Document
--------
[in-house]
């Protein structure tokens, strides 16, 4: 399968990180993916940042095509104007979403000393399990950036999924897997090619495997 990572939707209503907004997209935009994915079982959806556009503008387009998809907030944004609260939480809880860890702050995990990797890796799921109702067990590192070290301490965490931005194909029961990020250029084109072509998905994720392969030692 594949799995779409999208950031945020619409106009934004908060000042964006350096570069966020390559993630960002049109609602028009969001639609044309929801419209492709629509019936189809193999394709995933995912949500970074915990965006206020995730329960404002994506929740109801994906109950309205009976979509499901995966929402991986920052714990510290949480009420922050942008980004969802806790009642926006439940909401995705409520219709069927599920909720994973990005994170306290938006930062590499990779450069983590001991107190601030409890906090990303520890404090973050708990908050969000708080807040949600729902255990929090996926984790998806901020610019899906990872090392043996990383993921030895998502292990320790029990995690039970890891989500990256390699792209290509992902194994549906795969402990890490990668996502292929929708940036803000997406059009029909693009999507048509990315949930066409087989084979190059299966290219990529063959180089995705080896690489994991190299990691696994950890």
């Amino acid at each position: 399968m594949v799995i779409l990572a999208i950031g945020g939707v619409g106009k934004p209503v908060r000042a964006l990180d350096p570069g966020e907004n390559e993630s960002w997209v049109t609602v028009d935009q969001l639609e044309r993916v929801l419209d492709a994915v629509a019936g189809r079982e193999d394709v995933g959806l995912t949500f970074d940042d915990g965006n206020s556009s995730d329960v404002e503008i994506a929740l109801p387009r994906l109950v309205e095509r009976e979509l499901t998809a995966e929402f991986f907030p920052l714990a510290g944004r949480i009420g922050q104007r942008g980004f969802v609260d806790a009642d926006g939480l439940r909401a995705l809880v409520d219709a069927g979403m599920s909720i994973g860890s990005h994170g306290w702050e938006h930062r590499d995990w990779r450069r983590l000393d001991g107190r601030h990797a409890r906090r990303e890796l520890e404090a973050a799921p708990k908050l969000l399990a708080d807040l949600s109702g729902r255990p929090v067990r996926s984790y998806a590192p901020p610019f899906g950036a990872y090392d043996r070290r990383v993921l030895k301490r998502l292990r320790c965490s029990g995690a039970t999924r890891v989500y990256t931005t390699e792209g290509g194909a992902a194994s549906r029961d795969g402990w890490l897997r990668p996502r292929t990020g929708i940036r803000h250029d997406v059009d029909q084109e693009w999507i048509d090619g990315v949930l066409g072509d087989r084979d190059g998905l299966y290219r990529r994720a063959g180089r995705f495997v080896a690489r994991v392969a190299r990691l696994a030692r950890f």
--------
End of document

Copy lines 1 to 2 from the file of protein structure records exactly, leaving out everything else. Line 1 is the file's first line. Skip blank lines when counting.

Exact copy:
[in-house]
């Protein structure tokens, strides 16, 4: 399968990180993916940042095509104007979403000393399990950036999924897997090619495997 990572939707209503907004997209935009994915079982959806556009503008387009998809907030944004609260939480809880860890702050995990990797890796799921109702067990590192070290301490965490931005194909029961990020250029084109072509998905994720392969030692 594949799995779409999208950031945020619409106009934004908060000042964006350096570069966020390559993630960002049109609602028009969001639609044309929801419209492709629509019936189809193999394709995933995912949500970074915990965006206020995730329960404002994506929740109801994906109950309205009976979509499901995966929402991986920052714990510290949480009420922050942008980004969802806790009642926006439940909401995705409520219709069927599920909720994973990005994170306290938006930062590499990779450069983590001991107190601030409890906090990303520890404090973050708990908050969000708080807040949600729902255990929090996926984790998806901020610019899906990872090392043996990383993921030895998502292990320790029990995690039970890891989500990256390699792209290509992902194994549906795969402990890490990668996502292929929708940036803000997406059009029909693009999507048509990315949930066409087989084979190059299966290219990529063959180089995705080896690489994991190299990691696994950890």